Legislative Assembly for the ACT: 1995 Week 11 Hansard (12 December) . . Page.. 2878 ..
MR OSBORNE: I have a supplementary question, Mr Speaker. Minister, would you explain how the tender process for the management of Birrigai is going to be evaluated? What safeguards are going to be put in place to prevent the proposed new managers from increasing the fees even further?
MR STEFANIAK: I take it that your supplementary question is in relation to the tender. The provision that has been put in place in relation to the education programs includes fees for - if I recall it - two, three and five nights' accommodation for students. Set fees are there. They were detailed in the tender. If there is a successful person or body for the tender, those fees have to be honoured.
MR BERRY: My question, which is directed to the Minister for Industrial Relations, is in relation to the recent debacle on industrial relations in the ACT and, in particular, in relation to Mr De Domenico's disappearing act in the latter stages of the dispute. Would you tell us why you were sidelined, or sat in the back seat, during the negotiations to resolve the threat of a Government lockout of its staff? Tell us why you were sidelined; why you sat in the back seat; why you were pushed aside when it was clearly shown that you were out of control.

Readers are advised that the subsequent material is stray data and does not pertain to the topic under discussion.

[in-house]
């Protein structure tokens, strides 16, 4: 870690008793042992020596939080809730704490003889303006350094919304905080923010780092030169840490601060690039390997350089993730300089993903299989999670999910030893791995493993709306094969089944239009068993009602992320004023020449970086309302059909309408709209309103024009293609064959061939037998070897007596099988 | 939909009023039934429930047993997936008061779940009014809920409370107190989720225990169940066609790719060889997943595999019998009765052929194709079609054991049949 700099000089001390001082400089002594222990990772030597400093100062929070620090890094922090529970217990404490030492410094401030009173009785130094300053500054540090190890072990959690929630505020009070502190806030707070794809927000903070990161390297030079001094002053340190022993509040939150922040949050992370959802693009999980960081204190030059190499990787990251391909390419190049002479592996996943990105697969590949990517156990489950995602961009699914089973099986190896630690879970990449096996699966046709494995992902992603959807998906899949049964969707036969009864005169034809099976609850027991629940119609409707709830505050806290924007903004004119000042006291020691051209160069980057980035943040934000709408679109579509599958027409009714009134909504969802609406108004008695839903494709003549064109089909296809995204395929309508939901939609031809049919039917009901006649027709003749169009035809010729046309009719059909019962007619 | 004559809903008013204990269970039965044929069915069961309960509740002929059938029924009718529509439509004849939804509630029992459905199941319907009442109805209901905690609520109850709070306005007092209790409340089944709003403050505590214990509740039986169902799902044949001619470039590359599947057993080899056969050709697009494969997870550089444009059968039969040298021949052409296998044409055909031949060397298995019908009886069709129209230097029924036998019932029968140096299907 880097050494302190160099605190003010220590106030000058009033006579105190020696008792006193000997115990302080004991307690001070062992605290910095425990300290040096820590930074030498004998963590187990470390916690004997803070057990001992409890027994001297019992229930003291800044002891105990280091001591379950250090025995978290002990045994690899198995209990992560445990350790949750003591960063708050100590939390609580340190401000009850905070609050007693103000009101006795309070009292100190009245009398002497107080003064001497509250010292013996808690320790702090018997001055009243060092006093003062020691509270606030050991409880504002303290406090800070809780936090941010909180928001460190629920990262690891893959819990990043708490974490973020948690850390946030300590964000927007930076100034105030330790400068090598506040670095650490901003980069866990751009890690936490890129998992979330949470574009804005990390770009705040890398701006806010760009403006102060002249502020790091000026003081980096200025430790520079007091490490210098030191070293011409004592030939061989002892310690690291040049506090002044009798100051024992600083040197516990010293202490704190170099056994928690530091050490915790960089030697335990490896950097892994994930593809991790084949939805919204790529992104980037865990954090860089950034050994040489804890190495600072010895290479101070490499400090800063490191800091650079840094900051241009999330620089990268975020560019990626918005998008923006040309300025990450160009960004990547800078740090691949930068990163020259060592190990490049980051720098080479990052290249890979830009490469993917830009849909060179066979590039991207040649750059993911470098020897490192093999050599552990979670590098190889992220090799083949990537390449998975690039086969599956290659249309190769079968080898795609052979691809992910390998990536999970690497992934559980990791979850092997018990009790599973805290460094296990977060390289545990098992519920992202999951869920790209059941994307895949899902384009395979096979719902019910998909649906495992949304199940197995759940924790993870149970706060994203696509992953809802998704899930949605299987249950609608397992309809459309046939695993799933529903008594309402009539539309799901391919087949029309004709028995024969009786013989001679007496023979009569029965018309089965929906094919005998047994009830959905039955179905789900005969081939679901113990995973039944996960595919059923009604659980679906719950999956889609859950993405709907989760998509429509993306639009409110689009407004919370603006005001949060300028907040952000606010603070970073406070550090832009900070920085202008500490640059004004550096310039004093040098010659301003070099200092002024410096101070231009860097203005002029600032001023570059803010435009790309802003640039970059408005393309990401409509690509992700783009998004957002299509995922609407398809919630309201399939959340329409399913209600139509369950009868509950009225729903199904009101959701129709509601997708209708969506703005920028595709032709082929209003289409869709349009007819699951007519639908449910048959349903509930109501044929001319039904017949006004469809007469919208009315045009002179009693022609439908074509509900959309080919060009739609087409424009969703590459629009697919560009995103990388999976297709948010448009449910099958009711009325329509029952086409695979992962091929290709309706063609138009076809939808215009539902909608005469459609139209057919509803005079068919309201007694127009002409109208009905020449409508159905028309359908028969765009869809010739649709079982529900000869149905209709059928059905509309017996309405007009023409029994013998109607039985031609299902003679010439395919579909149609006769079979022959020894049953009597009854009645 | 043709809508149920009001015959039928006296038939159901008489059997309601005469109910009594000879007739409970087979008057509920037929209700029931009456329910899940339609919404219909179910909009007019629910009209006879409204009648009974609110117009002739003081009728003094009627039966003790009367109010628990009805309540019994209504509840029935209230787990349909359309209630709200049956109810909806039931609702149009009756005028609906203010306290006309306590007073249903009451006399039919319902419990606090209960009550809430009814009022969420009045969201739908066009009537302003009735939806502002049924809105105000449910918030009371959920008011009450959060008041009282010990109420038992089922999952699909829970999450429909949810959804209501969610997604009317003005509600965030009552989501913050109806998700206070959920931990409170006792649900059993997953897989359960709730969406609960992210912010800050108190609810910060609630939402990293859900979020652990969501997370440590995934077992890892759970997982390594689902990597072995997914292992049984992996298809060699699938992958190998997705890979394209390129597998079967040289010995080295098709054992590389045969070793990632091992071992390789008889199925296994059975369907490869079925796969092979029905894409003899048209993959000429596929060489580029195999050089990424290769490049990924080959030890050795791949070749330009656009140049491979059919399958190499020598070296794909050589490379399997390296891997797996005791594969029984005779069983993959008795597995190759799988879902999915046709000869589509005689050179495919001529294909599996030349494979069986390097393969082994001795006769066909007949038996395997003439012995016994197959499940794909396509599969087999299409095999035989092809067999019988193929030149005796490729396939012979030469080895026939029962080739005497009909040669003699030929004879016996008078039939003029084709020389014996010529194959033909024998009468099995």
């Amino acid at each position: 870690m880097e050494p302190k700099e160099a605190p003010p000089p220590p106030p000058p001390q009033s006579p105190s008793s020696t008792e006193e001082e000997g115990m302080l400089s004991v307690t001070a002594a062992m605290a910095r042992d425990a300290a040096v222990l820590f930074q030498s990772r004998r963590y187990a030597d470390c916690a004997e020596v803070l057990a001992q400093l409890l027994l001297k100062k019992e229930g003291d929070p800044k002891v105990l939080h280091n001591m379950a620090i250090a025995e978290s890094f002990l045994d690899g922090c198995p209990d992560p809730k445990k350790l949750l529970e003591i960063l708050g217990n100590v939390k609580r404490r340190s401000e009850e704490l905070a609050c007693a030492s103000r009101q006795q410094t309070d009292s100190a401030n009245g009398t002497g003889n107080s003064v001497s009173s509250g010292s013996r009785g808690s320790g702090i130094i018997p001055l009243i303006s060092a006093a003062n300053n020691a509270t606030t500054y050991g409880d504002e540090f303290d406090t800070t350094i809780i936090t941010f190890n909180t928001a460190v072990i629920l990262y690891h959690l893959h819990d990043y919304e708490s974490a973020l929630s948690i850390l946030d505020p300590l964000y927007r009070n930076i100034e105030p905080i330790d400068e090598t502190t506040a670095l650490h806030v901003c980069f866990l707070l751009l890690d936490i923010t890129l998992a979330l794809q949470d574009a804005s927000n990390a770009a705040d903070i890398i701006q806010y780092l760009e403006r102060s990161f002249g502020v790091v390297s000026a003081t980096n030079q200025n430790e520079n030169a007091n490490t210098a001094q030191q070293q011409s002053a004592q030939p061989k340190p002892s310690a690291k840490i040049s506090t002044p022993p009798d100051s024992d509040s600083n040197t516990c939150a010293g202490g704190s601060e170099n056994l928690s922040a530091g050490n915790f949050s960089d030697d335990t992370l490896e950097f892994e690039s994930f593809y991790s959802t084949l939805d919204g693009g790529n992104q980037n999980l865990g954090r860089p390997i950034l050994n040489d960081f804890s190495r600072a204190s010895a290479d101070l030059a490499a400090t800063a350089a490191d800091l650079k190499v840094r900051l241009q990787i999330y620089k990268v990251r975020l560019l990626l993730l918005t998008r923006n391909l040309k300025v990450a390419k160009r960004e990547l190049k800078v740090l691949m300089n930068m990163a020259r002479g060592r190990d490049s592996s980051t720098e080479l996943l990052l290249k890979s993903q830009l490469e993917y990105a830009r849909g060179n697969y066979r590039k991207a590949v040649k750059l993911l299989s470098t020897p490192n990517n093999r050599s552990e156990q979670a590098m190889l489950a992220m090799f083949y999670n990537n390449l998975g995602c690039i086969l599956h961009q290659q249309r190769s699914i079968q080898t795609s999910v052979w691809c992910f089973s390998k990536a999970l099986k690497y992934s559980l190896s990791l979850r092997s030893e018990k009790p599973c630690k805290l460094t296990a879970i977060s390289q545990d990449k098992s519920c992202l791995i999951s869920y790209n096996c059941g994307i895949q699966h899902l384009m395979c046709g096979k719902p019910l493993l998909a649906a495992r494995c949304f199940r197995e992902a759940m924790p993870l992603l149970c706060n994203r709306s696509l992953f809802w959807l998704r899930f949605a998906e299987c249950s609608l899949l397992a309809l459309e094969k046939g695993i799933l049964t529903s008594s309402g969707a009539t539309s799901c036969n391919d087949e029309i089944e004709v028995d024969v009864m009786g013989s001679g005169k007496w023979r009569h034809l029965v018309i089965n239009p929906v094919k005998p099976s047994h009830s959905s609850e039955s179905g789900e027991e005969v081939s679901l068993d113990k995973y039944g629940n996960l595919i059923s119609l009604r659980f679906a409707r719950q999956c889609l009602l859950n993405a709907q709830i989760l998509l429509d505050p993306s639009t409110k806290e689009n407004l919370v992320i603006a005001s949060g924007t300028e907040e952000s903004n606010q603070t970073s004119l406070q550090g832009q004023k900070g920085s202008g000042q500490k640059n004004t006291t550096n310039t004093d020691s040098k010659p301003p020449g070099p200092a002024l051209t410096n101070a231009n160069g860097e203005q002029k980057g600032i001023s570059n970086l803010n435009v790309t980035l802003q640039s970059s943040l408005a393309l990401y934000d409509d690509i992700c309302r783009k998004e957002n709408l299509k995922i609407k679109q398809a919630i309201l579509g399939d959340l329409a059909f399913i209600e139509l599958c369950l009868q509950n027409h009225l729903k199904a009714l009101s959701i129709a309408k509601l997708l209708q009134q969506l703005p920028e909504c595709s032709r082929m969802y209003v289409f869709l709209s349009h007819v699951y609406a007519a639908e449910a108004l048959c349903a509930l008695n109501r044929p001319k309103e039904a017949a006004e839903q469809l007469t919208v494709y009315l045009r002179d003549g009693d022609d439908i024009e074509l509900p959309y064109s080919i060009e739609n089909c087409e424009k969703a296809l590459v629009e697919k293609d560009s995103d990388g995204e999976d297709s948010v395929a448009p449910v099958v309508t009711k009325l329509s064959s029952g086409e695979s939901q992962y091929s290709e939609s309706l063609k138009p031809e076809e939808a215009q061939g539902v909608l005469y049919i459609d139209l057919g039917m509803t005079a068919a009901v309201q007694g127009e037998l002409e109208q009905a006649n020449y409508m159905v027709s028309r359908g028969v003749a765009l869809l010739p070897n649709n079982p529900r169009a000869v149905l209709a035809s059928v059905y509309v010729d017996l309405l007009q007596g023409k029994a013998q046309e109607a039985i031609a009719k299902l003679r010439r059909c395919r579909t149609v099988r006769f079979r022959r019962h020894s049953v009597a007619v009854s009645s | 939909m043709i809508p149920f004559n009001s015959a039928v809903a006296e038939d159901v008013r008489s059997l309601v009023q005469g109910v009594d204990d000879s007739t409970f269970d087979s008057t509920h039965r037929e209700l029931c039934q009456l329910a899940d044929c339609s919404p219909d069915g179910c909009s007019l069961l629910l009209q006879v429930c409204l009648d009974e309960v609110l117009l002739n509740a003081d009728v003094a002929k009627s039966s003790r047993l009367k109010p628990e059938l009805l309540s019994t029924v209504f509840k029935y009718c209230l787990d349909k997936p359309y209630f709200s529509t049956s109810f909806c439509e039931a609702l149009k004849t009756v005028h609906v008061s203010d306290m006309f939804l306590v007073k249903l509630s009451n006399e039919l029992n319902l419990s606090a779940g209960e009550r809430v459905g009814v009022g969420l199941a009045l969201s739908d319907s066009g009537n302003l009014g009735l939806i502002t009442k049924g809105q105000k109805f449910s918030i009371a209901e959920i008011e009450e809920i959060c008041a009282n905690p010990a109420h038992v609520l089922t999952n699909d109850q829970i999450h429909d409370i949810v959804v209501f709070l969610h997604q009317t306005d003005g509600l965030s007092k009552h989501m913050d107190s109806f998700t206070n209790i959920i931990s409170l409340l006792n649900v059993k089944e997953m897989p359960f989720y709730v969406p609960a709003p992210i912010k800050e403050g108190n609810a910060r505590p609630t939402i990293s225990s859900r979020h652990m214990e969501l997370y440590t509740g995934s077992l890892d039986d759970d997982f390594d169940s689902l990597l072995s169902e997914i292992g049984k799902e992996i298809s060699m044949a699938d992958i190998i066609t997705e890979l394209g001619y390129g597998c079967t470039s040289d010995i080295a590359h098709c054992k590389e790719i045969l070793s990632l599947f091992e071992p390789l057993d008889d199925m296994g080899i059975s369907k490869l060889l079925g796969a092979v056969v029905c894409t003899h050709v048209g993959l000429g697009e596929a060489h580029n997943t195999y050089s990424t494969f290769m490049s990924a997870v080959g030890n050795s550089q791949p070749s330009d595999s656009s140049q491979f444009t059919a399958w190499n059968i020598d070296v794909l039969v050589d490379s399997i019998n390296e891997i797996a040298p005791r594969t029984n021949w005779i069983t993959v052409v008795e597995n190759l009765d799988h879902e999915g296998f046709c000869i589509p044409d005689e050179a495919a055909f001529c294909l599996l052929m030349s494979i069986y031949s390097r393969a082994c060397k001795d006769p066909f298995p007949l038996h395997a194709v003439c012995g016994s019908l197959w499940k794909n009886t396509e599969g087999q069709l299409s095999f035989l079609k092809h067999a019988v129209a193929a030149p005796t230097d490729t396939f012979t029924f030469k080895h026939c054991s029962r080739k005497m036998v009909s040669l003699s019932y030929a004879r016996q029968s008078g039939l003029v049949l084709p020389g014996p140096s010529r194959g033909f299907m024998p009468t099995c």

MR DE DOMENICO: I welcome the question from the future, hopefully, Leader of the Opposition, Mr Berry, who would be the longest serving Leader of the Opposition this world has seen, I have to say. Contrary to Mr Berry's outmoded, out of touch, irrelevant comments about this issue - and he needs to go no further than to the Trades and Labour Council to see what they think of him as well - I was not set aside, sidelined or whatever. Mrs Carnell and I have said from the outset that we will intervene when and if it is required. For Mr Berry's edification, the Government has been involved in negotiations with the Trades and Labour Council since 22 August.
Ms Follett: It has been going well, has it not, especially when you threatened to lock them out?
MR DE DOMENICO: Ms Follett interjects. Yes, the Government is going well. I will read to you the statement of Mr Pyner, if you like. He said that he thought that the discussions with the Government yesterday were a small but significant breakthrough.
The other thing that needs to be said is about the former Government, this lot opposite over there. Do you know how long it took them to negotiate their enterprise agreement? It took 18 months to negotiate their agreement. The hide of the man to come in here and say that I or anybody else was sidelined! They left you in droves, mate; they would not even look at you because they knew that, whatever they wanted, you gave them.